inside conference room that will day, as he unveiled his findings to Democratic Party officials along with lawyers, then-chair Debbie Wasserman Schultz listened in via speakerphone. Johnston told them that will their computer systems had been fully compromised — not just by one attack, nevertheless by two. Malware via the first attack had been festering inside DNC’s system for a whole year. The second infiltration was only a couple of months old. Both sets of malware were associated with Russian intelligence.
Most disturbing: The hackers had been gathering copies of all emails along with sending them out to someone, somewhere. Every single email that will every DNC staffer typed had been spied on. Every word, every joke, every syllable.
There was still no warning that will Russia might try to interfere on Donald Trump’s behalf. So the DNC officials hammered Johnston with questions: What could happen with all their information? All that will stolen data? What could the computer hackers do with the idea?
Johnston didn’t know. The FBI didn’t know.
The answers could come when the stolen emails were published by WikiLeaks in a series of devastating, carefully timed leaks. along with the implications of what Johnston had found could come later, too: The Russian government may have been actively working against Hillary Clinton to help elect Donald Trump.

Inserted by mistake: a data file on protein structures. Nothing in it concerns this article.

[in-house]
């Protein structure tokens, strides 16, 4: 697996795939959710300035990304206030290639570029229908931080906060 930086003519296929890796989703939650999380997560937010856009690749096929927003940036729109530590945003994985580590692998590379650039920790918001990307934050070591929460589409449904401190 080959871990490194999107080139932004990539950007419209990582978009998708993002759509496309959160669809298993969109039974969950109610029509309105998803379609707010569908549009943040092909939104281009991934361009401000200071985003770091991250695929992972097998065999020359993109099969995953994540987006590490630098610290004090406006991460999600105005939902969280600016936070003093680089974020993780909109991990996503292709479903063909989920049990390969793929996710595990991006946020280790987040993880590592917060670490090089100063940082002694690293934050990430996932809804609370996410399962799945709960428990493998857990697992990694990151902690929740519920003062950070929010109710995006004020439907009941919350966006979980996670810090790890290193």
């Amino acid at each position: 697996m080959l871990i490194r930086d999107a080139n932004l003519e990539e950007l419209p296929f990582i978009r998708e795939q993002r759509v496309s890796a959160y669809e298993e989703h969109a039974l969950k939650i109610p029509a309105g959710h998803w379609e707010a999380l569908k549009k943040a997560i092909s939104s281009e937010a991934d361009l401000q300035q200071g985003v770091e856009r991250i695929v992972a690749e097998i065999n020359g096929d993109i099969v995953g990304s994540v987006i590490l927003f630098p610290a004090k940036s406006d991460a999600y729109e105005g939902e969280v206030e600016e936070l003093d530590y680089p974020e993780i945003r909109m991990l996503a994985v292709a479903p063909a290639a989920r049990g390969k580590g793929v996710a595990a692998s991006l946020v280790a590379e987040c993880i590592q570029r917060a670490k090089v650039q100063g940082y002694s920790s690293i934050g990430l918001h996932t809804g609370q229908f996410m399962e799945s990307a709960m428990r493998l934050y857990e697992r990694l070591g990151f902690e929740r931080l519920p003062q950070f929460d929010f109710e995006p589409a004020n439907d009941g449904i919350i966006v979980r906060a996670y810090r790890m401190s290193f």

Growing up, Johnston was a jock, not a cybergeek. He wrestled for his high school in Satellite Beach, Florida, inside 165-pound weight class. As a teenager, one of his unusual hobbies was picking locks with paper clips along with hairpins.
He had stellar grades, along with he was admitted into the Naval Academy in Annapolis, Maryland, in 2004. “I never tinkered with computers,” he said. “I entered the Naval Academy as a wrestler, along with that will’s all I cared about.”
The only reason he ended up on the front lines against Russian hackers is usually that will during his second semester he was required to choose a major, along with he chose computer science because the idea was “marketable.” At first, he found the idea boring. Then, during his junior year, he took a computer security class. the idea changed his life.
“Right then along with there I wanted to do anything along with everything cyber.”
The discipline of white-hat hacking, he said, was a bit like picking locks, back when he was a teenager. “that will was like doing the idea with computers,” Johnston said. “We could learn how to break into computers, how to investigate, do forensics. the idea just interested me right away. Right then along with there I wanted to do anything along with everything cyber.”
Johnston graduated via the Naval Academy in 2008, along with was commissioned as a second lieutenant inside Marine Corps, just when some branches of the military commenced to see cyber as the brand new battlespace. To “fly, fight along with win,” an Air Force mission statement via the time boasted, “in air, space along with cyberspace.”